The South African biorefinery innovation system: Role of leverage professionals as catalysts for change

The purpose of this working paper is to advance the understanding and role of leverage professionals as change agents in the uptake of biorefinery technologies and products in South Africa’s broader pulp and paper sector. The focus of most research on systems of innovation, whether national, regional, sectoral or technical is at the contextual (macro) and actor (meso) levels, with little reference to the individuals and their roles as catalysts for change within the innovation system. This paper demonstrates the need to consider in more detail the role of individuals (micro-level) within [technological] innovation system (TIS) theory and policy, and reiterates the importance of social capital to enable sustainable transformations
The paper is informed by in-depth interviews undertaken with over 40 individuals (leverage professionals) who currently operate within the broader pulp and paper (including alien vegetation) sector. As no one framework of analysis or methodology was compatible with the in-depth analysis required, a hybrid approach was adopted by integrating organisational management analysis of team roles (Belbin’s team role classification) and various other human resource workplace types deemed applicable for assessing the role of change agents within an innovation network.

Findings indicate the average age of leverage professionals within the broader South African pulp and paper biorefinery innovation system at 46 years. Most hold co-ordination and management positions within government, industry, academia and civil society organisations. Nearly all have a high-level of education and are predominantly involved in research and development (R&D) and entrepreneurial activities. The predominant roles played by the leverage professionals are co-ordination, resource-investigators (networkers) and specialists, with shapers (challengers) more likely to be situated within civil society organisations. There is a good diversity of strengths across the system, however their activities tend to be disconnected. As such, there are siloed networks of activities within a broader sphere of the biorefinery innovation system.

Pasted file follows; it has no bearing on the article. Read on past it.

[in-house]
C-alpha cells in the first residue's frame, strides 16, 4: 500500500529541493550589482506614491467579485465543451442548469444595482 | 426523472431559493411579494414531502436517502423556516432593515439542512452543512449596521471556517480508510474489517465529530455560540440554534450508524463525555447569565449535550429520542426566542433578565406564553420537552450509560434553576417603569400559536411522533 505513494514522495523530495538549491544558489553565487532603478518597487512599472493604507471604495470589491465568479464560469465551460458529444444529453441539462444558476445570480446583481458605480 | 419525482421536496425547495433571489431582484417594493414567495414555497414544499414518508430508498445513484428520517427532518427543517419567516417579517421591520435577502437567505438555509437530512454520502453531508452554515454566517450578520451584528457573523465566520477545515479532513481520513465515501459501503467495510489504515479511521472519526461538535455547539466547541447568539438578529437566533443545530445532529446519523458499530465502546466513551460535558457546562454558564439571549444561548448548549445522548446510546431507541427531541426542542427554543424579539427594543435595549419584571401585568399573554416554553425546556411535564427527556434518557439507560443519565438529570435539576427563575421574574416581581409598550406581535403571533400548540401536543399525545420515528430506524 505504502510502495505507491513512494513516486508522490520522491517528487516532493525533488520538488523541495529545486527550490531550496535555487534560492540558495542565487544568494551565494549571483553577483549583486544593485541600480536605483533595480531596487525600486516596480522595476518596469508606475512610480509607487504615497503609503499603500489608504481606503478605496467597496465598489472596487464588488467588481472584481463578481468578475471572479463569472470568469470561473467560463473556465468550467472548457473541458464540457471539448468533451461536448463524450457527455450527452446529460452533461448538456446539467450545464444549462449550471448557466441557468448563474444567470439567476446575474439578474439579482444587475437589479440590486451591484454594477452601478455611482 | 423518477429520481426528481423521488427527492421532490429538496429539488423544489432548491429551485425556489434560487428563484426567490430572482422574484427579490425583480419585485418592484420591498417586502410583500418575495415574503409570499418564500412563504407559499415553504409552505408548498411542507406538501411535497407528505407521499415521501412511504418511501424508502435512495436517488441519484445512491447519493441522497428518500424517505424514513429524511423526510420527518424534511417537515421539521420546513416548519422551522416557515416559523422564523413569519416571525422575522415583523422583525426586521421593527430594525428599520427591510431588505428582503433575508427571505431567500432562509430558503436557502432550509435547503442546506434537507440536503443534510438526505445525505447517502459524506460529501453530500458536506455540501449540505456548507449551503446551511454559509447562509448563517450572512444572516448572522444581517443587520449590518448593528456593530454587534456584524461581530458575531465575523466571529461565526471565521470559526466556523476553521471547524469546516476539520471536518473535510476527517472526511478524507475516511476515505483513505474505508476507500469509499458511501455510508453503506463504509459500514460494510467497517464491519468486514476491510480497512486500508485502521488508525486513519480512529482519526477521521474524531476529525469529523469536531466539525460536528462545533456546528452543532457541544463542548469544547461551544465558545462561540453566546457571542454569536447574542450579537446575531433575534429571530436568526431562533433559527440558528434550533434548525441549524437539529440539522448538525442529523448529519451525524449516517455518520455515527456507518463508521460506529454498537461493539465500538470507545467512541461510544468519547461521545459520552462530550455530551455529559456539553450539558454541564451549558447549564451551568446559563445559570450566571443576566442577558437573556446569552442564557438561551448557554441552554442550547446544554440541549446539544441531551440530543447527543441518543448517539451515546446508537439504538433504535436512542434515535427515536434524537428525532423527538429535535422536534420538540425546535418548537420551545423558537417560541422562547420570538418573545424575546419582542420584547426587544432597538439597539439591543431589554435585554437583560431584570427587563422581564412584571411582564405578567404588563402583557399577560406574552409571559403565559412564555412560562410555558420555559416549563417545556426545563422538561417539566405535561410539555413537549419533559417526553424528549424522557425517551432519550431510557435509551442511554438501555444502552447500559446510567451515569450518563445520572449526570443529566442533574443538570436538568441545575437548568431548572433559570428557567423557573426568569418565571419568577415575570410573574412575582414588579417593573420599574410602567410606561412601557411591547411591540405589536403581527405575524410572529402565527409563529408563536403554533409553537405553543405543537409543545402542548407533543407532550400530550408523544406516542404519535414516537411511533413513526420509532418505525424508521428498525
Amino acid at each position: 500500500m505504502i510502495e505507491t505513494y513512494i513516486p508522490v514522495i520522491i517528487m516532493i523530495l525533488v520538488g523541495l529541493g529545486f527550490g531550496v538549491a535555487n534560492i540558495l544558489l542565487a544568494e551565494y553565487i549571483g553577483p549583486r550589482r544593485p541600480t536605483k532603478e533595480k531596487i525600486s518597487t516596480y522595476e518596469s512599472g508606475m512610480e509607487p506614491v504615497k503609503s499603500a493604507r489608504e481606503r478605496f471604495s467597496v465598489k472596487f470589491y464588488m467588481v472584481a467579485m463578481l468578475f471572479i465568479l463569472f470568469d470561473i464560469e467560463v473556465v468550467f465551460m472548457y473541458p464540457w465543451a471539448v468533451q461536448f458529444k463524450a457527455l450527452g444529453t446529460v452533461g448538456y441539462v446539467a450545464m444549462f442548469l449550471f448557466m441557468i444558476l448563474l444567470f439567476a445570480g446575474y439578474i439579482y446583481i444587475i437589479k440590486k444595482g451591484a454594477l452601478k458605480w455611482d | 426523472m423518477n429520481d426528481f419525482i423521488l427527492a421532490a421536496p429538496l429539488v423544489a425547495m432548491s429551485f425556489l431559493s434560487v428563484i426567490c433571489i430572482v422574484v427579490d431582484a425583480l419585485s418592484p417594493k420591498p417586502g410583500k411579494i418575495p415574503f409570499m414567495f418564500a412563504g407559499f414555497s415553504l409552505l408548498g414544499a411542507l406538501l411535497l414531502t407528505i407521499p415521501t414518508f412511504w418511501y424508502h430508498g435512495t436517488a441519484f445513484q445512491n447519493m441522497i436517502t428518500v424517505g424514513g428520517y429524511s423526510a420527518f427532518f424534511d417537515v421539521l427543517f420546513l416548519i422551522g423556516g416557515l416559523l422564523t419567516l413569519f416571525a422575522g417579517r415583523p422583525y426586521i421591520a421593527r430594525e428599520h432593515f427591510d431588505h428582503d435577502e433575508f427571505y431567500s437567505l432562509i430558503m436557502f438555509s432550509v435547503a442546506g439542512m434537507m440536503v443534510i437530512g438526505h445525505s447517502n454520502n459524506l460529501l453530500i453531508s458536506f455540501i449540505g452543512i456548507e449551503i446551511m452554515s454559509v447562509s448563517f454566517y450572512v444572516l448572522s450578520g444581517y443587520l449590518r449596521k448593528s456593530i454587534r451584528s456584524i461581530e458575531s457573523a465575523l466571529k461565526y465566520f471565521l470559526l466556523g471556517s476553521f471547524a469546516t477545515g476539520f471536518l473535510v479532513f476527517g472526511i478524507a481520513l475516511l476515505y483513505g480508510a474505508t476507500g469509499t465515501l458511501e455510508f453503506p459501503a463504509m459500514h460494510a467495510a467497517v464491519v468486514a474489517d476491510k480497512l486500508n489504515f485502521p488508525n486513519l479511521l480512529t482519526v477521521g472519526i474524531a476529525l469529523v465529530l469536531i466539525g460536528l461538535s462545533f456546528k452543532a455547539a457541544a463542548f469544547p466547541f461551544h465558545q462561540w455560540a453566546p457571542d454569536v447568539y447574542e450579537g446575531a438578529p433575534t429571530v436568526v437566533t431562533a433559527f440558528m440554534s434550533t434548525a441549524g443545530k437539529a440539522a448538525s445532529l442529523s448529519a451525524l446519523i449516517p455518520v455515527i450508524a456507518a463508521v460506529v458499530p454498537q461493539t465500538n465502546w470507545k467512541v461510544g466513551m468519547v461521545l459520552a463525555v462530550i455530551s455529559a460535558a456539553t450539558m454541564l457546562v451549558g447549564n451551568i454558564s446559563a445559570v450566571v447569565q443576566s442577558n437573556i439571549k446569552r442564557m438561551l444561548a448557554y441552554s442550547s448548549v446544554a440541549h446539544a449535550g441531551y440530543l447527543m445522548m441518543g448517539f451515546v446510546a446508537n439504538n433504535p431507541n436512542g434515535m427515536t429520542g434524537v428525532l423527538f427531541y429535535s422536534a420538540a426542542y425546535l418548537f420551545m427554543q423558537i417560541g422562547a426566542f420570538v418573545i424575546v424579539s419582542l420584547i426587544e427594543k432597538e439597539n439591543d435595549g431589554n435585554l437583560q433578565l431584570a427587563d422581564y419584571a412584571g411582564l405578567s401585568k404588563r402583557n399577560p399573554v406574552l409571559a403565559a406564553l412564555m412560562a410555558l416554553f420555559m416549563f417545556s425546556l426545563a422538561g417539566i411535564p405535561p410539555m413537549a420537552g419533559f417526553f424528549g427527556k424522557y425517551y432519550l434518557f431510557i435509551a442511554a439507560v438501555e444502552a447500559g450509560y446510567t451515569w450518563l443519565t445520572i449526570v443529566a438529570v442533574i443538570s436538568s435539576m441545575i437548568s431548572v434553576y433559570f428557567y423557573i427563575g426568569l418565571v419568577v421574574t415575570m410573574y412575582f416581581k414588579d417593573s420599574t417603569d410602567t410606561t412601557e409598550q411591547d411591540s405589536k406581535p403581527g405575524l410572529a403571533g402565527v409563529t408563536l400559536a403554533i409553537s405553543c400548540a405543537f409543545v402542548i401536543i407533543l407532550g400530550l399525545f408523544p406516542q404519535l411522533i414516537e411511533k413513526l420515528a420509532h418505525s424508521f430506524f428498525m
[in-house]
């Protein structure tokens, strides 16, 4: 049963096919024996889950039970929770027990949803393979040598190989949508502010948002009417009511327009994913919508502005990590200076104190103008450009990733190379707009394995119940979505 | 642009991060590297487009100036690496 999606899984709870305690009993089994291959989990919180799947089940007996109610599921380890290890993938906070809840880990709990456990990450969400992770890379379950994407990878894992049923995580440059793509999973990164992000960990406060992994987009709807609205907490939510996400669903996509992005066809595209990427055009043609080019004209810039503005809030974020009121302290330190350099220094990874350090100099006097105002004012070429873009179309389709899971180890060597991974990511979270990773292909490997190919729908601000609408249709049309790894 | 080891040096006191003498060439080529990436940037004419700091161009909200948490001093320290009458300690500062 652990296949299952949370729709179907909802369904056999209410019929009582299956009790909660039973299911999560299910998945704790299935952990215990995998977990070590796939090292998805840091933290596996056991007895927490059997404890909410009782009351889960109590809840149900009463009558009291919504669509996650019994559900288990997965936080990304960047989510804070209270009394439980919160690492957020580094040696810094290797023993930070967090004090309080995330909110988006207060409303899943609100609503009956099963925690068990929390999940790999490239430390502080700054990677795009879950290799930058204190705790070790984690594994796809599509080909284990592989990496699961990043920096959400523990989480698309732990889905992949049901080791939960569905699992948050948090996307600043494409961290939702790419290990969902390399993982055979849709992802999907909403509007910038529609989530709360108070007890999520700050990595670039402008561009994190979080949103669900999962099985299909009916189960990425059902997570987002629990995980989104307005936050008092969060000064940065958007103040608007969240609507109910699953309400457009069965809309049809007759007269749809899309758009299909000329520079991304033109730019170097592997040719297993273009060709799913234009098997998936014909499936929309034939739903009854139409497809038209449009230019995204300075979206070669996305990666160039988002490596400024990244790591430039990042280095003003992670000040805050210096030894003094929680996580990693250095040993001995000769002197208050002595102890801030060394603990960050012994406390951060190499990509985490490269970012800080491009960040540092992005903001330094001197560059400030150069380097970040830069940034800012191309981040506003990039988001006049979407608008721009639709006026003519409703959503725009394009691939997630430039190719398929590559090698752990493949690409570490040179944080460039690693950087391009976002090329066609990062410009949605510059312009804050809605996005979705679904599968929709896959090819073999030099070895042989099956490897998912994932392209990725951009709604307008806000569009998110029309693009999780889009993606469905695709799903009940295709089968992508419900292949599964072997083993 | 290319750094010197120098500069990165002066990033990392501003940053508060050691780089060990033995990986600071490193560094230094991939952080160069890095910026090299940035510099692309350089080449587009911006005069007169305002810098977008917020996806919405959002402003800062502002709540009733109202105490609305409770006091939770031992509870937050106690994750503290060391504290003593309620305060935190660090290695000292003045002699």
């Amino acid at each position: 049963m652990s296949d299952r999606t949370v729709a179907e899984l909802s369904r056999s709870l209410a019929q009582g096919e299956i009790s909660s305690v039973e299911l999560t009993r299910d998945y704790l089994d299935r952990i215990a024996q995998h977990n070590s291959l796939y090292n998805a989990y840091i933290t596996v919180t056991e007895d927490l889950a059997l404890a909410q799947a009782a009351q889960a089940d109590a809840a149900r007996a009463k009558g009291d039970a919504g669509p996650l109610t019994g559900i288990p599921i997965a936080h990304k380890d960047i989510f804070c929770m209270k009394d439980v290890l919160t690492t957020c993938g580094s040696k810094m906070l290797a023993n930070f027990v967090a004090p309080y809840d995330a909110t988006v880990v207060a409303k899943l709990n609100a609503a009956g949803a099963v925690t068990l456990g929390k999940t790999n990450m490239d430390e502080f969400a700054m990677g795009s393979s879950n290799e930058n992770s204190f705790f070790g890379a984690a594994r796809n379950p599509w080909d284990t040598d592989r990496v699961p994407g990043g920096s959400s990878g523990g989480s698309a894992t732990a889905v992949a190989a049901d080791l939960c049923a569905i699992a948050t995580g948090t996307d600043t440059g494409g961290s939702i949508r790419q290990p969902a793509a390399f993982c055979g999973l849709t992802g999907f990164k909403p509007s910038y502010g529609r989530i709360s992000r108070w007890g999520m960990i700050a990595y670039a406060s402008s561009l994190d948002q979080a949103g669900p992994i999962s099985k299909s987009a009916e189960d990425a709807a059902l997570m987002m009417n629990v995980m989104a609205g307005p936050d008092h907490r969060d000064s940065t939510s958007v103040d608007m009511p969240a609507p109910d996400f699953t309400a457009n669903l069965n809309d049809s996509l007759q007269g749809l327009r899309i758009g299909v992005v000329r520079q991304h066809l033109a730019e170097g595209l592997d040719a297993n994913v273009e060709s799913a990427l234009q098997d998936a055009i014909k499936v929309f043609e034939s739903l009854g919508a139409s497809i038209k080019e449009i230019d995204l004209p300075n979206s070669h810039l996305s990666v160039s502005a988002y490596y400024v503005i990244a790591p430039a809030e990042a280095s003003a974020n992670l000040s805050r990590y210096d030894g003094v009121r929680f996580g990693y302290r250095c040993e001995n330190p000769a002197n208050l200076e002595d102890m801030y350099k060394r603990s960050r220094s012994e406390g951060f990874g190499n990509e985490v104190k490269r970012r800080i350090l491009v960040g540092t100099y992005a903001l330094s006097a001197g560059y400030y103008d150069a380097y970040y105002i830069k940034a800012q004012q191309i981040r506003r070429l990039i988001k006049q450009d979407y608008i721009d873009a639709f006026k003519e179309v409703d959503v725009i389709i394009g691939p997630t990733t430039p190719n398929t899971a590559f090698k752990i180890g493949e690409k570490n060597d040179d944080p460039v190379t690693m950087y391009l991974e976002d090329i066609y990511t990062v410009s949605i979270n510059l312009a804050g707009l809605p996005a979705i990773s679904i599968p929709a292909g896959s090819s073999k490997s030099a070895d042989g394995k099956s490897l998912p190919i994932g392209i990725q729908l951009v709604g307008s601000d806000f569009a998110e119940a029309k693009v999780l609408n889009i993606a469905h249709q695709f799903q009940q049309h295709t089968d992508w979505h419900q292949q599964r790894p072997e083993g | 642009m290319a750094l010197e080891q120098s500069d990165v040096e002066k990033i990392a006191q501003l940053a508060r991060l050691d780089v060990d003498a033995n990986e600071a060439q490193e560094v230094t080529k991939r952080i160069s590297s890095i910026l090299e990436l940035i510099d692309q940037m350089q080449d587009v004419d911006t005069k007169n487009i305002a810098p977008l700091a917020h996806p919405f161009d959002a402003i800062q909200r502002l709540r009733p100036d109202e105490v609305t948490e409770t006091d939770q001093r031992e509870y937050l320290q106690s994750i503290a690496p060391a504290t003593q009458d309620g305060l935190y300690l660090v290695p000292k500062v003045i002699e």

A detailed classification of individuals operating within the innovation system was developed, drawing on a broad review of research in operations and business management, and to a lesser extent innovation systems theory. Classifications of the individuals interviewed were however, the author’s subjective view, and are therefore indicative of leverage professional team behavioural preferences.

The findings provide the foundations for a better understanding of the current roles individuals are playing in the South African broader pulp and paper biorefinery system, and the challenges they face in trying to elicit change. It also highlights gaps for future improvement of the system, from a social capital perspective, and provides insights for strengthening the effectiveness of a collaborative innovation system in order to increase the uptake of biorefinery technologies and products in the country.

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